Advanced controllers recognize this problem, but instead of just shutting of the juice at 14.2 - 14.5 volts they reduce the amount of electricity they send to the battery as it reaches capacity. It's a half-way point between fully engaging the panels and trickle-charging that allows the battery to reach its fully charged state without overheating.
There are two ways to figure out how much power to send the battery as it gets full. One is to monitor the charging circuit and make an educated guess at when the battery is starting to get full based on voltage. The other is to mount a sensor on the battery and use that monitor battery temperature and slow the charge rate down when the battery gets too warm. Both methods will get your battery fully charged when you have ample solar panel capacity and sunlight, and neither will get you fully charged if you don't. The difference between one and the other is what happens when you have just
enough sunlight to top your batteries off.
The temperature method controllers will squeeze that last little bit of charge into you battery on days that there's just exactly enough sunlight to top the battery off. The voltage-method chargers tend to work more conservatively to protect your battery, and will leave the battery a few percent (say two or three percent) below its max charge when there's just enough sunlight to do the job.
My take on this is that I'm more worried about days when I don' get enough sunlight to charge my battery in the first place than I am about getting my battery to the absolute top of its charge curve, and since temperature-sensitive chargers cost well over $100 where voltage-sensitive chargers cost $40-$75, I'd rather spend that extra money on a few more watts of solar panels than the more complicated system.
Now, what about BatteryMinder controllers? BatteryMinder controllers are a variation of the voltage-sensitive charger concept that have a special, and very cool, trickle charger feature. When a BatteryMinder charger is working in trickle-mode it emits higher-voltage pulses at the precise frequency that makes sulfate crystals vibrate and fall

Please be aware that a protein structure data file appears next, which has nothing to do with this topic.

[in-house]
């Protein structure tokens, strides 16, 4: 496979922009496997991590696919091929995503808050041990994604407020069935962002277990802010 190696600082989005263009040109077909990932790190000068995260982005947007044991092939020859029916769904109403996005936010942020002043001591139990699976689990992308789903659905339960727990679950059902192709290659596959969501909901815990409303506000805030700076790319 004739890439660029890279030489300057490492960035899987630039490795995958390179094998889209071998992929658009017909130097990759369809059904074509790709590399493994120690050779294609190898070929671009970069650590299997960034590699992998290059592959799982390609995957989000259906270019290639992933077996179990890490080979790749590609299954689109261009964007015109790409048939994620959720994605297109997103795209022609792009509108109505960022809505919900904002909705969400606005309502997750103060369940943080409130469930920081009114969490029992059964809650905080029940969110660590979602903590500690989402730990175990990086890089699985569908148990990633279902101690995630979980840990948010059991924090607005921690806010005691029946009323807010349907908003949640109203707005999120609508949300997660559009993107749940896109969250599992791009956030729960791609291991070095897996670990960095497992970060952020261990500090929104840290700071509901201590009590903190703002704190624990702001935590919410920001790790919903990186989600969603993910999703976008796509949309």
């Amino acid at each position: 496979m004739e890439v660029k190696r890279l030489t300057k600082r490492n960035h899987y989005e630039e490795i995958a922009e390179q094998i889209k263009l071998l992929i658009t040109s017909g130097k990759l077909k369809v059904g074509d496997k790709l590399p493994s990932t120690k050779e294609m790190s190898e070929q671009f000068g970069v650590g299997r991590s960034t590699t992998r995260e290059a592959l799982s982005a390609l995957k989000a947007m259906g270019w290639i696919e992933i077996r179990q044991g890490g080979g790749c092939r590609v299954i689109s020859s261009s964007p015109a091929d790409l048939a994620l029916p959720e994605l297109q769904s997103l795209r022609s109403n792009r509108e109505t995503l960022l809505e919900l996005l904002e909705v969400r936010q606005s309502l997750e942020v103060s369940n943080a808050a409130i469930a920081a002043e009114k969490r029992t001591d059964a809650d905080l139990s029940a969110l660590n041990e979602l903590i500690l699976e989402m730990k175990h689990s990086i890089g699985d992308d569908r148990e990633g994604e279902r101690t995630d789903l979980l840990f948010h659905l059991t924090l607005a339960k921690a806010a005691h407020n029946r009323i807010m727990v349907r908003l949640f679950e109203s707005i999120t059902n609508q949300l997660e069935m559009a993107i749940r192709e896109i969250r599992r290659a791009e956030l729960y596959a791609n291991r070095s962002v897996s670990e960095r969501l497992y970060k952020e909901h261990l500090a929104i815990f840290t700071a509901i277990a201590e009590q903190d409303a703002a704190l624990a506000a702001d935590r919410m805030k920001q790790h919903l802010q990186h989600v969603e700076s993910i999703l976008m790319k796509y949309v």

apart. What that means is a BatteryMinder controller will keep your batteries from sulphating, so they'll last longer and hold more charge.
Spending money on a BateryMinder solar charger will do you no good if you plug your trailer in and keep the battery charged when you store it. (For that I'd suggest a traditional plug-in BatteryMinder battery charger.) It'll only do the job right if you leave your trailer out in the sun when you store it and don't a second battery charger or converter in.
Other good choices (IMHO) in Solar Controllers are the Sunsei and Morningstar Sunsaver products.
The Sunsei CC-10000 is a 10-amp (120 watt) controller that has the three-level charging capability of an advanced controller. It's similar in capability to the BatteryMinder controller, but doesn't have the desulfation feature. They cost $40-60 and work really well for those with smaller solar systems who boondock. It's what I use with my 105-watt solar system, and I have no complaints.
The Morningstar SunSaver doesn't have desulfation, either. What it does have is an internal switch that disconnects your battery from your trailer electrics when its charging voltage reaches 11.5 volts, and is 75% discharged. This is good because after reaching 11.5 volts you can do serious and irreversible damage to your battery, but once in a while the dim lights
in your trailer will suddenly go out when the furnace
tries to start up and your circuit voltage drops to 11.5 volts. Then you'll find yourself in a suddenly cold, dark trailer. The SunSaver automatically re-connects when the battery charging voltage gets back to 12.6 volt, a safe point to start drawing power again.